Chapter 2 closes the same way chapter 1 did, with Jesus prophesying about Himself. This time the prophecy is made to those who do not believe, and so it is given in a veiled sense. His words challenge the identification of Israel with the physical Temple in Jerusalem, and would later be seen by those who belonged to Him as a refocusing of Israel’s covenant story on the point of the whole Scripture—Himself (2:22). We are then told that Jesus needs no witness of man because He “knew what was in man” (2:25). The contrast with chapter 1 is striking.

IV. A Further, Generalized Old Testament Narrative Pattern

The basic Old Testament narrative parallel of these two chapters is “revelation / signs / rejection / judgment.” Broadly considered, (a) revelation of the Truth is given by God to the Jews (1:1-2:17), (b) many Jews reject this revelation by asking for an additional sign (2:18), (c) the sign they are given is the predicted destruction of “this temple” – a sign they misunderstand, but which will, in A.D. 70, come true in the literal sense they were expecting – (2:19-22), and (d) Jesus, knowing “what was in man” judges them (2:23-25).

This pattern was played out over and over again in the Old Testament, during the Exodus, the period of the Judges, the Davidic Kingdom, and the Divided Kingdom up to the point of the cataclysmic divine judgments at the hands of Assyria and Babylon. The coming of a new phase of revelation by means of a prophet was always accompanied by signs and wonders, and always resulted in the hardening of the hearts of God’s enemies. Those who ask for signs in order to believe are, generally speaking, “a wicked and adulterous generation” (Matt. 12:39), and the more signs they have the more guilty they become for their unbelief.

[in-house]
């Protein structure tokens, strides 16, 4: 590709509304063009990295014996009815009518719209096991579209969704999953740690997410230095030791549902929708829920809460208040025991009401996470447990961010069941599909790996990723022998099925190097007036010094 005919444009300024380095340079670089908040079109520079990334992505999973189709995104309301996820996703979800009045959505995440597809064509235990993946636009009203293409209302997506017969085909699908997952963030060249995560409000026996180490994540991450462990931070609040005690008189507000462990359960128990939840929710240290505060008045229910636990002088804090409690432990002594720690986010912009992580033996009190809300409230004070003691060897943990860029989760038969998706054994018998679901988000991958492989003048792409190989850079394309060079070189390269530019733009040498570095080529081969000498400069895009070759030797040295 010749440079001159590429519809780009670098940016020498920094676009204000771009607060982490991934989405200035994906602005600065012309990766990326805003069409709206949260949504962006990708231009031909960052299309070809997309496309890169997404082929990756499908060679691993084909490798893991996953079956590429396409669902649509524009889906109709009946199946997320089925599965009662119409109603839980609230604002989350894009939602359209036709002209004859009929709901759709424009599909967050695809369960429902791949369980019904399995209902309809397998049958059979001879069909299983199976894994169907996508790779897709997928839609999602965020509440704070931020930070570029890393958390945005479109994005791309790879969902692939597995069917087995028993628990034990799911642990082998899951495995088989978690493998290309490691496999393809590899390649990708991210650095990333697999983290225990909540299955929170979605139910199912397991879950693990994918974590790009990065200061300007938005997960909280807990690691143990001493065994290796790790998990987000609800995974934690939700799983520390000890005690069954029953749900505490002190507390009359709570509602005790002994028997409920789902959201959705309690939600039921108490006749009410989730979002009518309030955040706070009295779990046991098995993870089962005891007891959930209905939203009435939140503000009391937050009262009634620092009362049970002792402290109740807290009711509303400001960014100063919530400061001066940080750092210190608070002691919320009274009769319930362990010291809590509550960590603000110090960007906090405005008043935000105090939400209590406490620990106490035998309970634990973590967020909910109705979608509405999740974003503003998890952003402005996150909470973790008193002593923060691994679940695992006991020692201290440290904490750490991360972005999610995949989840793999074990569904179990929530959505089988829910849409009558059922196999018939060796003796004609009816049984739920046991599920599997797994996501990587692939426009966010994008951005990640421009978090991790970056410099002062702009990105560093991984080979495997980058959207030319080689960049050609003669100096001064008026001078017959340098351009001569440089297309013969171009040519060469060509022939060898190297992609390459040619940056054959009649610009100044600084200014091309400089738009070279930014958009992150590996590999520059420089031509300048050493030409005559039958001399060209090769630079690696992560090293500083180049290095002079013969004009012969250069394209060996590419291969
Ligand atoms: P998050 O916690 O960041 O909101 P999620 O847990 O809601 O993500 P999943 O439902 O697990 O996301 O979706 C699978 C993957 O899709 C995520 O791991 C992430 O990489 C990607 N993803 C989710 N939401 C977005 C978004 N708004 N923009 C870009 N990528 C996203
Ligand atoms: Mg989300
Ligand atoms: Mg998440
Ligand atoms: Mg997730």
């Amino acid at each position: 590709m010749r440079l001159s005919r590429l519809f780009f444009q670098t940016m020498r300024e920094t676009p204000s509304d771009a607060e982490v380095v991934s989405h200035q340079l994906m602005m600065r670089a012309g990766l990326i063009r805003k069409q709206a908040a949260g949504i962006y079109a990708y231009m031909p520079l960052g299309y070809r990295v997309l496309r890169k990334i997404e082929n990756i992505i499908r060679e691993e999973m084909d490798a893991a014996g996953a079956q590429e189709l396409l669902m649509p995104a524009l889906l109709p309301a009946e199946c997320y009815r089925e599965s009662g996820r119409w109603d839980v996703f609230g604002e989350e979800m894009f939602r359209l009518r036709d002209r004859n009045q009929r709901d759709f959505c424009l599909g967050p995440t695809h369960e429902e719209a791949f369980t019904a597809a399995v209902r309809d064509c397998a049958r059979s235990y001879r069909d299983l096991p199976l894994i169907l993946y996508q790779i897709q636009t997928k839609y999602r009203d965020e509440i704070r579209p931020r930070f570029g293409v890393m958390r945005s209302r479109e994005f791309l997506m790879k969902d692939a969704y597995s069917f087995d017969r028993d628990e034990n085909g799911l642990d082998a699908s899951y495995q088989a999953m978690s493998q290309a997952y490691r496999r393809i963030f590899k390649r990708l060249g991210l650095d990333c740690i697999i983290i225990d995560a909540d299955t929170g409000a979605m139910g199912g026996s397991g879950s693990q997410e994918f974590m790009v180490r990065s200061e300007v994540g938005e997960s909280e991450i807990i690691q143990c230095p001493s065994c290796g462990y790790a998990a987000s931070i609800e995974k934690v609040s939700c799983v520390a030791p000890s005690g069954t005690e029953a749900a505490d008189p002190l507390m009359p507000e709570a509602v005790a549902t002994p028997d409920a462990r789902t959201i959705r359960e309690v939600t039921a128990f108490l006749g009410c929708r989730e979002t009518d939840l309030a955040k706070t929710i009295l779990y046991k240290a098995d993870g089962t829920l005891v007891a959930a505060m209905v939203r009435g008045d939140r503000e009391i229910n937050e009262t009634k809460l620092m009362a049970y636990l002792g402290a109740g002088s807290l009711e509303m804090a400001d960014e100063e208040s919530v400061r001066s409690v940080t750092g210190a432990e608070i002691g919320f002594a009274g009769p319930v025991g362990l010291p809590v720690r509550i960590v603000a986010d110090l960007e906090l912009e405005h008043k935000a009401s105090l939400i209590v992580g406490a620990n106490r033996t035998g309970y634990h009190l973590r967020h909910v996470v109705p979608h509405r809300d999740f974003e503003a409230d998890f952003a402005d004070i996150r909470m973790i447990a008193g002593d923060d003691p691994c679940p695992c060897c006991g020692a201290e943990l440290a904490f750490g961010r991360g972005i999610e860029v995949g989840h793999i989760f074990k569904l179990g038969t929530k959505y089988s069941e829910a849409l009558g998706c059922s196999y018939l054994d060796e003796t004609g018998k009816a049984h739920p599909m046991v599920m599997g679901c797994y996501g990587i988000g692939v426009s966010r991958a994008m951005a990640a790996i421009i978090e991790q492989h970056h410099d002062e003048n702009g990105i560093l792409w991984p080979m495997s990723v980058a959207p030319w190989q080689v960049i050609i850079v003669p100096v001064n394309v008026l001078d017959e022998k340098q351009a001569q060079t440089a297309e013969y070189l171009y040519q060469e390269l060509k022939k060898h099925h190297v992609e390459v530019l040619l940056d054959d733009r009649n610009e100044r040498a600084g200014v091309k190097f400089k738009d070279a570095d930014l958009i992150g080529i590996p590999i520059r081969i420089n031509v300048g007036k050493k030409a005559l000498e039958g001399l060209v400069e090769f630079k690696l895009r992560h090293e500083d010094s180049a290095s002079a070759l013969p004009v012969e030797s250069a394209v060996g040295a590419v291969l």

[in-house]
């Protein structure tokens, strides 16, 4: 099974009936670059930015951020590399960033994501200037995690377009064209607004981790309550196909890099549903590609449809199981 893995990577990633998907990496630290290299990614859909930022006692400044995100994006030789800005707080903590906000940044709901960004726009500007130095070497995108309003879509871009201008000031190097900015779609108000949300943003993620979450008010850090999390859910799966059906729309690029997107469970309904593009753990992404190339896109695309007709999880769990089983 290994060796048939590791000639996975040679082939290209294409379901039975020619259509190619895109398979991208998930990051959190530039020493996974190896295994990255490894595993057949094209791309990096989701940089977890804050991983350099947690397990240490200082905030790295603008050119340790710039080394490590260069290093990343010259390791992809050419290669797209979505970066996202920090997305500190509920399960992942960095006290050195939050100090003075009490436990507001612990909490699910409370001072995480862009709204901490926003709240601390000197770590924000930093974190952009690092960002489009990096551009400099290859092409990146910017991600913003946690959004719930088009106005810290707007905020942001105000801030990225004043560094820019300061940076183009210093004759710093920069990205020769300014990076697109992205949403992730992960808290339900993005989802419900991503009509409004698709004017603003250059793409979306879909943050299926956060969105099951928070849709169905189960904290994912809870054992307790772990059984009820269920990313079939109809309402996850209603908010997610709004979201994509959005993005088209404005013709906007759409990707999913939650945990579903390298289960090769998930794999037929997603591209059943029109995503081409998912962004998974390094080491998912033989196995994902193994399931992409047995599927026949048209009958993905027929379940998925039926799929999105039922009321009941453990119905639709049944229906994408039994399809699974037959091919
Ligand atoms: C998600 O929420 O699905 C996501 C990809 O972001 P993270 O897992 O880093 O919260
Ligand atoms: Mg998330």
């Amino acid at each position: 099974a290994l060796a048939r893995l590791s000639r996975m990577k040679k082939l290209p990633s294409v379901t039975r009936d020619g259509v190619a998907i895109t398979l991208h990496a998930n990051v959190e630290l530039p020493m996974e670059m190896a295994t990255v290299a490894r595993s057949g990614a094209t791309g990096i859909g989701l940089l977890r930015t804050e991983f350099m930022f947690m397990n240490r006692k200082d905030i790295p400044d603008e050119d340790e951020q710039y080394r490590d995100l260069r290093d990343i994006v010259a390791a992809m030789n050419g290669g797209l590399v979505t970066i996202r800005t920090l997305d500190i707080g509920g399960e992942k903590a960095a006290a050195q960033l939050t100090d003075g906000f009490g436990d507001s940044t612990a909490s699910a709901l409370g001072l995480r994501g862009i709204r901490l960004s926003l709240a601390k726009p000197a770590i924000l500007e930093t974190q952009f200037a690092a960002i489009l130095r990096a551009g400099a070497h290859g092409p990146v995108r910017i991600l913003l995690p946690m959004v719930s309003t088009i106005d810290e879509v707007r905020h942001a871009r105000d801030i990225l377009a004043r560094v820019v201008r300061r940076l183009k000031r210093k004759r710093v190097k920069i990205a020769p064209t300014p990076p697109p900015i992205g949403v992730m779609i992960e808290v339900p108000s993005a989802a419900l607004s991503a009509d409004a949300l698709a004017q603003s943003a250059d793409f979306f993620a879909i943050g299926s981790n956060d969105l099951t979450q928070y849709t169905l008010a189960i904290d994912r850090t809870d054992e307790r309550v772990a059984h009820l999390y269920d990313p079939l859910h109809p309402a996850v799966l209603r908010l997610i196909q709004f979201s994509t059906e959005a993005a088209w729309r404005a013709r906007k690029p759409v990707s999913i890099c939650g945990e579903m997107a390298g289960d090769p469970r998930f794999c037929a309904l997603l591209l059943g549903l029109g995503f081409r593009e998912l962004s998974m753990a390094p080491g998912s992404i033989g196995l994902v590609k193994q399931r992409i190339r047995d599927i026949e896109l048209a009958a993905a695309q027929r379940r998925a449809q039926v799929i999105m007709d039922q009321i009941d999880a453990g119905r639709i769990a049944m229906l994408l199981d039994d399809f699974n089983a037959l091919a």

And yet, the relationship between the giving of signs and the kindling of belief is not so starkly negative as these facts seem to imply. While Jesus chastises Thomas for requiring a sign prior to believing in the resurrection, He lauds the other disciples for believing without one (Jn. 20:29). Additionally, John himself tells us that the purpose of his narrative of Jesus’ signs is “that you may believe that Jesus is the Christ, the Son of God” (Jn. 20:31).

So, whereas the Old Testament seems to have been dominated by a paradigm of “revelation / signs / rejection / judgment,” the New Testament shows us the opposite – “revelation / signs / belief / salvation.” This would be consistent with the John’s theme that “God did not send the Son into the world to judge the world” (3:17), but to save it. If in the New Testament the signs Jesus performed and even the mere report of them in Scripture are enough to bring His people to faith, then something has indeed radically changed. Although God is still calling out His own from the cursed mass of undeserving sinners, in the New Testament He has expanded the community of “Israel” beyond all expectations. In Christ, who ministers in the true Temple (of which the national Jewish one was always only a shadow) by means of a new and better sacrifice, God is now reconciling the world.